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Avec apologies de Raich

Salut, et bienvenue a Georges v… bugger it – I did French in high scool 20 years ago and I’m not about to try to write a cryptic crossword piece in French.  Raich is my old Times for the Times colleage, Niall McSweeney, who we last ran up against in OOOOPPPP where I thought I had it complete but messed up the ending.   Revenge time!

So 44 of the clues lead to defective wordplay, but the good news is it looks like the grid contains all real words!  Got an email from Phi last week where I think I realised that I’m a much better solver once I have a letter or a choice of letters available in the grid (now I do use a lot of word wizards and chambers online searches for the fiddly bits but I mean the getting started grid filling).  So yay for real words!

There is a 1 across but it makes very little sense in its original form.  Actually I made a really slow start of this one, getting nothing until ADORN and WINTER with the missing letter N.  So for a while my grid looked pretty funny with a bit on one side and a bit on the other side, and precious little in the middle.

First “huh” moment was from working on that left side and finding that 20 down looked like TAM??DE?TN.  I suspect we’re not working with real words after all.  Or French ones.  How can we have made-up words with two unchecked letters and no Playfair grid in sight.

I found the bottom (particularly the bottom left) an easier fill, and managed to extract two parts of the instruction from there – PRESIDENTS and REPUBLIQUE.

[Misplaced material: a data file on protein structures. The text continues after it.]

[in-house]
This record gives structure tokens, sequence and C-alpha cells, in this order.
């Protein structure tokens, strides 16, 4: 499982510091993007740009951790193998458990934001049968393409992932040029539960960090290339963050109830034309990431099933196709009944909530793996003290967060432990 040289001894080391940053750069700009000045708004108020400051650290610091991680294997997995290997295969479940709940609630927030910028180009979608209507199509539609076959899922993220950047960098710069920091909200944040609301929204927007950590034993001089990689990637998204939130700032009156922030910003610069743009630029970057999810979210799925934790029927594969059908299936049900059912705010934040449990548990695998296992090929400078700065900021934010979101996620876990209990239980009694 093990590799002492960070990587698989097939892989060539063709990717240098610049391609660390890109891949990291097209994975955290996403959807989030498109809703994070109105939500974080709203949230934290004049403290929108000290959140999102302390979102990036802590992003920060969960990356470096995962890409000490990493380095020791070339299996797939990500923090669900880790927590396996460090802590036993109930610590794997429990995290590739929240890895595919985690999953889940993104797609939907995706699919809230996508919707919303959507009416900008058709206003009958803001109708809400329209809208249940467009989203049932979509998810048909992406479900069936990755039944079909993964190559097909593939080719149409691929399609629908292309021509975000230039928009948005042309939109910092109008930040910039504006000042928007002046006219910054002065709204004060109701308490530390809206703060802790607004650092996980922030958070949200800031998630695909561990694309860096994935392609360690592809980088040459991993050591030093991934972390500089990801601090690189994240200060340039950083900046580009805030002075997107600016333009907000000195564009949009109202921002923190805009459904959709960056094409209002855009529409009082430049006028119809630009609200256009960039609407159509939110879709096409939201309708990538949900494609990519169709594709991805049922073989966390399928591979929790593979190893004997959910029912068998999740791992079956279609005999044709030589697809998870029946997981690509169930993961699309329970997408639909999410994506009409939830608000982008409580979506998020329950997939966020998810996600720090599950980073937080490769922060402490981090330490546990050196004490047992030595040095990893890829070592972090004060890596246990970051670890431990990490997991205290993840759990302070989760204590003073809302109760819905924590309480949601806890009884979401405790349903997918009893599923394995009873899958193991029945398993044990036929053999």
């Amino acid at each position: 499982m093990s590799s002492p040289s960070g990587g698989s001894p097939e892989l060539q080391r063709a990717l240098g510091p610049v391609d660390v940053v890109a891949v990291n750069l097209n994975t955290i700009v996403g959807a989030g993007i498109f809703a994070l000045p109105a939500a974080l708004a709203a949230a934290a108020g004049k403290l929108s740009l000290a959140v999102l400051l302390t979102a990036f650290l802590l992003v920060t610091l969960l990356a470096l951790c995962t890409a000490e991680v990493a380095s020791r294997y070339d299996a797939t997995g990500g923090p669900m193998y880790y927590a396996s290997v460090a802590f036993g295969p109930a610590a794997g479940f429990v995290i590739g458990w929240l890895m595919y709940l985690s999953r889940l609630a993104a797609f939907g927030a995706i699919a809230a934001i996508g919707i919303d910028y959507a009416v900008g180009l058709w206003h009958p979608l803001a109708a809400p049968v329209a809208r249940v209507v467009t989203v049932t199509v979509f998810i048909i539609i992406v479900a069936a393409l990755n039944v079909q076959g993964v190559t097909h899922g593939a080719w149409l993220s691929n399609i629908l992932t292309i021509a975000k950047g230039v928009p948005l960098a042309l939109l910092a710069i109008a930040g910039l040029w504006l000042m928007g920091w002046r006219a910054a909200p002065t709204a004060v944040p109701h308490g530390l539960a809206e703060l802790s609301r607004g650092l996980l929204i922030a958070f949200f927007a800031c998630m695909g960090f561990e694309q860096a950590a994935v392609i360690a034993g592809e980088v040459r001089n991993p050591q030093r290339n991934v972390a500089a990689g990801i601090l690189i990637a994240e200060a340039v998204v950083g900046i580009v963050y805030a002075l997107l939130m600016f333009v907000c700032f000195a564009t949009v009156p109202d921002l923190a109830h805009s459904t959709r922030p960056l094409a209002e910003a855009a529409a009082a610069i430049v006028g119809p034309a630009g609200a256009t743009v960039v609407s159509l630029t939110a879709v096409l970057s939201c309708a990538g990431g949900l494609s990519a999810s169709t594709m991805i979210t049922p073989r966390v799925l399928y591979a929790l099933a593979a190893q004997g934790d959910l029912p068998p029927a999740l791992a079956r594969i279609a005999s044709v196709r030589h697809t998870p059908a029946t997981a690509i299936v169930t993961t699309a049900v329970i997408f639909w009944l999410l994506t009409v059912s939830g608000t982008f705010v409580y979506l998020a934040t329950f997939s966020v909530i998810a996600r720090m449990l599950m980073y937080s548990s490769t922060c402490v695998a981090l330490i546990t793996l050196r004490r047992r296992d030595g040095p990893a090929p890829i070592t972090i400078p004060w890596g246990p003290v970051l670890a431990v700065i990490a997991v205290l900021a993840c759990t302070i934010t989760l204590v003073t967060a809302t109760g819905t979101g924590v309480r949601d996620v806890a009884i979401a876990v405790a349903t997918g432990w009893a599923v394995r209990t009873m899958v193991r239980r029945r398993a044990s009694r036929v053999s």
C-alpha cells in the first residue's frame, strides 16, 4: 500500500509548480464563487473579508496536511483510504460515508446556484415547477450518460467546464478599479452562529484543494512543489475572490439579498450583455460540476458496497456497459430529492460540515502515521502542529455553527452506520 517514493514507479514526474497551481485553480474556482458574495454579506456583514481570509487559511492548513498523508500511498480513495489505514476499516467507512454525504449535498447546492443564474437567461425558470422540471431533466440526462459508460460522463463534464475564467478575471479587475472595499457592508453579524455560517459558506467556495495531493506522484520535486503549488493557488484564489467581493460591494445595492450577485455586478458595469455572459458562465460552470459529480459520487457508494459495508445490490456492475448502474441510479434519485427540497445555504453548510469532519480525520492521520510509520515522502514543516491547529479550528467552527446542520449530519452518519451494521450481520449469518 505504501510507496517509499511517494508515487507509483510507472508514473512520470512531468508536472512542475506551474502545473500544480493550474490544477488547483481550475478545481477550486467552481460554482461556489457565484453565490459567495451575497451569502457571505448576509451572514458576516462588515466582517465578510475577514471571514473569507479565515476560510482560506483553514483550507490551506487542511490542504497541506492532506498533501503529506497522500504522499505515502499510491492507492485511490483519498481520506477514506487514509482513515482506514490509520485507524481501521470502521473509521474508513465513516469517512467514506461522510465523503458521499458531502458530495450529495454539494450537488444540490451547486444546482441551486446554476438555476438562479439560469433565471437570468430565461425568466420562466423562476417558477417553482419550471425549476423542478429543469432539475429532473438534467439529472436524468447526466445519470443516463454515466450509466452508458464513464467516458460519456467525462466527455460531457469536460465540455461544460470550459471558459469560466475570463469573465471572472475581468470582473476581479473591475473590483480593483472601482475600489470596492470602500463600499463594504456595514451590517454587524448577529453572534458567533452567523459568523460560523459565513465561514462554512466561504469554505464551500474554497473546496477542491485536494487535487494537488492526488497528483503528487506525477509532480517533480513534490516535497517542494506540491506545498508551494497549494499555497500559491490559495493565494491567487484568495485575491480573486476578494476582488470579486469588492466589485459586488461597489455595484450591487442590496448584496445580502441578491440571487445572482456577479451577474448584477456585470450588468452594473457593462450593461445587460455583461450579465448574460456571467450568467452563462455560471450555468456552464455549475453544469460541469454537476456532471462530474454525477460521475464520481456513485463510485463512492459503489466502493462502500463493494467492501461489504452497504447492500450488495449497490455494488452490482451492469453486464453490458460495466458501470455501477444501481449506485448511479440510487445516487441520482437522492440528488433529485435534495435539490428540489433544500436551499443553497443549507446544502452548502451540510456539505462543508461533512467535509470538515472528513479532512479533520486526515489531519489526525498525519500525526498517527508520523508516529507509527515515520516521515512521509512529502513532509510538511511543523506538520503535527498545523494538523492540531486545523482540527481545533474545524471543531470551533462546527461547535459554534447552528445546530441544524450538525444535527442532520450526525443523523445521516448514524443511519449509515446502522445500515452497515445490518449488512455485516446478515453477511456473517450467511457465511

Are these some form of names from some former French colonial republic?

I’ll admit, I followed this red herring for a ridiculously long time, looking up presidents of Cameroon, French Guinea, Cote D’Ivoire and all sorts of republics hoping to find that there was a T.A. MERDIOTN or TMAERDIOT, N that was a president somewhere.

If all else fails, stop following possible trails and solve the rest of the clues, idiot.  My big gaps now where in the top right.  Some poking in Chambers and Bradfords yielded KEYS, OKAY and YARD.  CI-QU… CIRQUE? CINQUIEME!!!!  So I was looking way too far afield, the CINQUIEME REPUBLIQUE is the current French structure, and I didn’t know that there had only been 6 presidents.  I remember MITTERAND on… and looky there – we can anagram the names to fit in those slots.

After several sessions of bashing and poking – grid full!  Still don’t know what the first word of the message is – MELANGEZ? LES PRESIDENTS DE LA CINQUIEME REPLUBLIQUE.

Six-letter place.  Huh?  It appears that the Cinquieme Republique has a lot to do with crises in Algeria.  But that’s 7 letters, as is Algiers.  Were there any battles in six-letter places?  Nothing doing through the middle of the grid.

I nearly went spare looking for this six-letter place, hunting for place names.  But then our favorite wordplay element popped out at me. ELY… hey and next to it is SEE.  ELYSEE (no S?).  Looks right… lets highlight.

My grid for Listener 4123 - Les Six by Raich

sacre bleu! Ou sacre rose, blanc et bleu